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The community of Plevna showed its support for bringing girls volleyball back, according to the school superintendent.

A proposal for re-establishing a Cougars girls volleyball program was made by about a half-dozen students during the December meeting of the school board, according to Nick Schumacher, the Plevna superintendent.

“The public was overwhelmingly in favor of creating a Plevna Cougar volleyball program. There was a good discussion of the pitfalls and issues that may arise, but overwhelmingly the public was in support,” the superintendent said. The biggest community input came in the first of two public meets, he said. The first meeting had the largest attendance, with more than 25 to 30 people in the audience, while a second meeting, held Monday evening, drew a handful.

“I think everybody that wanted to say something, said it at the first meeting,” the superintendent said.

“There are many important obstacles that we need to be pro-active about addressing, should the board decide that we want to pursue this further - all the way from logistical issues, to equipment, coaches. “There are many things to consider, there are lots of moving parts on this one,” he added.

If the board approves adding the sport, then the next step would be to dissolve co-operative agreement the school has with Baker. “The Plevna Board of Trustees and the Baker Board of Trustees would then need independently agree to dissolve the co-operative and then the MHSA would need to approve that,” he said.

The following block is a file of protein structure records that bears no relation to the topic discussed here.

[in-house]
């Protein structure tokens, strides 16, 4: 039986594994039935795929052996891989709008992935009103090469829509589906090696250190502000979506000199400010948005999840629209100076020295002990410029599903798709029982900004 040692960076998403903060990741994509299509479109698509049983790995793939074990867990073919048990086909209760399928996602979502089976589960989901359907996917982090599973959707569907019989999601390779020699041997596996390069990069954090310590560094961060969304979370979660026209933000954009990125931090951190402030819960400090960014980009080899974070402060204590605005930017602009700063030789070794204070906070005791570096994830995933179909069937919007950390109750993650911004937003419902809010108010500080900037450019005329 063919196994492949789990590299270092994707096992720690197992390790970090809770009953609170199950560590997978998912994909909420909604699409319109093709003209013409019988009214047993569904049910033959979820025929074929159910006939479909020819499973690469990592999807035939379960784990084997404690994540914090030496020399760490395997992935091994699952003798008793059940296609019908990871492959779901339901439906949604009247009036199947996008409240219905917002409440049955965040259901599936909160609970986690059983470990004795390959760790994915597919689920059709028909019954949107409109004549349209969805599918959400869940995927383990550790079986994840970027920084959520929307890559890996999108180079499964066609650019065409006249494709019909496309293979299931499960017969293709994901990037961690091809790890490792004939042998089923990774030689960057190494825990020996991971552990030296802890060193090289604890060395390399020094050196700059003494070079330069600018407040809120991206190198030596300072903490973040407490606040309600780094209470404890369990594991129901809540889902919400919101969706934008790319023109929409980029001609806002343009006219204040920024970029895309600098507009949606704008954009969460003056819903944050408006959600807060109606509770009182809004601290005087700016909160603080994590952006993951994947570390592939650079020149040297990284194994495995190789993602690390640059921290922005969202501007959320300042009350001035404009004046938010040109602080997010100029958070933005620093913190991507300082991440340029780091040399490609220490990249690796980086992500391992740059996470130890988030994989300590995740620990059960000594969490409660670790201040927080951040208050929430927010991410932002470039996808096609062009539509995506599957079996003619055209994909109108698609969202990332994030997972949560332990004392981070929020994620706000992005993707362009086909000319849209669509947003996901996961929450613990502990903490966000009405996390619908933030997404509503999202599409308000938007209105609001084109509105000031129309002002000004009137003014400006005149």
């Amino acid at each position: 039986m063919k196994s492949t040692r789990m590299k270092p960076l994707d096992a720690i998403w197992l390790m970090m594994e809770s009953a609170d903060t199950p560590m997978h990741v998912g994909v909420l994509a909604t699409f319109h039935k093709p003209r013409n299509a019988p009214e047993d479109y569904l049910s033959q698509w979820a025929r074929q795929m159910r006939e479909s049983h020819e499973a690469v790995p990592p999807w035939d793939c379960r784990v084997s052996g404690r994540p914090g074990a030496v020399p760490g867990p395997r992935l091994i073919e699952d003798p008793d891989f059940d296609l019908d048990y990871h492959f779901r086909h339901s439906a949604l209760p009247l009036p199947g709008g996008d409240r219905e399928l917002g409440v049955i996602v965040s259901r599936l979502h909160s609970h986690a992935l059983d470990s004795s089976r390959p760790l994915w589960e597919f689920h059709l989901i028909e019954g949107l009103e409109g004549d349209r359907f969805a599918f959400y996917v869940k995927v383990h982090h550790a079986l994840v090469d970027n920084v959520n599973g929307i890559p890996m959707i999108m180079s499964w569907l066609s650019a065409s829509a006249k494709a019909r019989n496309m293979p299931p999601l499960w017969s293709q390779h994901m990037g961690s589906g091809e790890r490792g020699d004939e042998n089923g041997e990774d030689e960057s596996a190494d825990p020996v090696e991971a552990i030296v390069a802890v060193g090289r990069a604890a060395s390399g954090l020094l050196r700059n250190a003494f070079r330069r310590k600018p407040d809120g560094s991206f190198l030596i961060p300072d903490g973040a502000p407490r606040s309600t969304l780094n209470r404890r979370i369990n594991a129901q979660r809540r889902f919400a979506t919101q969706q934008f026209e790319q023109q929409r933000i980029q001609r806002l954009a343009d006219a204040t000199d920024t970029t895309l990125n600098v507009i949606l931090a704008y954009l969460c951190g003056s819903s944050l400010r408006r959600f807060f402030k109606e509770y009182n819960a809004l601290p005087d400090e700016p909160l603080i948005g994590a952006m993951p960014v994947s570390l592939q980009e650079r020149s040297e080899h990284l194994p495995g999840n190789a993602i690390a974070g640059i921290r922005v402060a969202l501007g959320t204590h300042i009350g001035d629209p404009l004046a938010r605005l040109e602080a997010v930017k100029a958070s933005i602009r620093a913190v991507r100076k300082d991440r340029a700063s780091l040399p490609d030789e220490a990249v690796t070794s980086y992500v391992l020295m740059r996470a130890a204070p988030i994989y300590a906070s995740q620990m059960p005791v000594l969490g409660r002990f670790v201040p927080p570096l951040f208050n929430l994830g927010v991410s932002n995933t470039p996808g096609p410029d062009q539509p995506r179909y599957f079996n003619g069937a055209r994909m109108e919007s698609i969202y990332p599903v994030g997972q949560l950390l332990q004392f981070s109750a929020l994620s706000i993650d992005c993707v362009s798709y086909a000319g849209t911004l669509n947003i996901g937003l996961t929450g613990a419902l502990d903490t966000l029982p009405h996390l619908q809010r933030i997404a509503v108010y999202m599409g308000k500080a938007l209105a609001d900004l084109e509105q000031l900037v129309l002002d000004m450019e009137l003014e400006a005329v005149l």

Two years ago, Plevna had no students playing volleyball in the Baker program, he added.

In the fall of 2019, that number changed. “This year, we had two high school girls that played with the Baker volleyball co-operative,” Schumacher said.

The next MHSA executive board meeting will be in April and the program would need to be approved there before it can really get started, he said. “They do have some very strict timelines on things (at MHSA). Whatever our boards decide in March, those decisions would be presented to the MHS in April.”

If the state approves restarting the volleyball program, then Plevna would be on a tight timetable to be ready for volleyball season to start in the fall, the superintendent said.

“That leaves us with three months to procure all the equipment and get the program up and running before the start of the season in mid-August.

“We do have some of the old equipment, but we would be looking at purchasing new equipment for a new program,” Schumacher explained. In addition, the program would also need coaches, he said.

“We’ll need to make sure we have everything ready to go. Should we decide to move forward, failure would not be an option with the logistics and planning.”

According to superintendent, there could be as many as two dozen girls interested in the sport in Plevna. “We are looking at anywhere between nine and 12 to 13 students at each level (high school and middle school).”

In addition, there was some community interest in trying to have a sport clinic during the summer to focus on the skills and techniques needed to play volleyball, the superintendent added.

“We will definitely need to start coaching the fundamentals,” he added.

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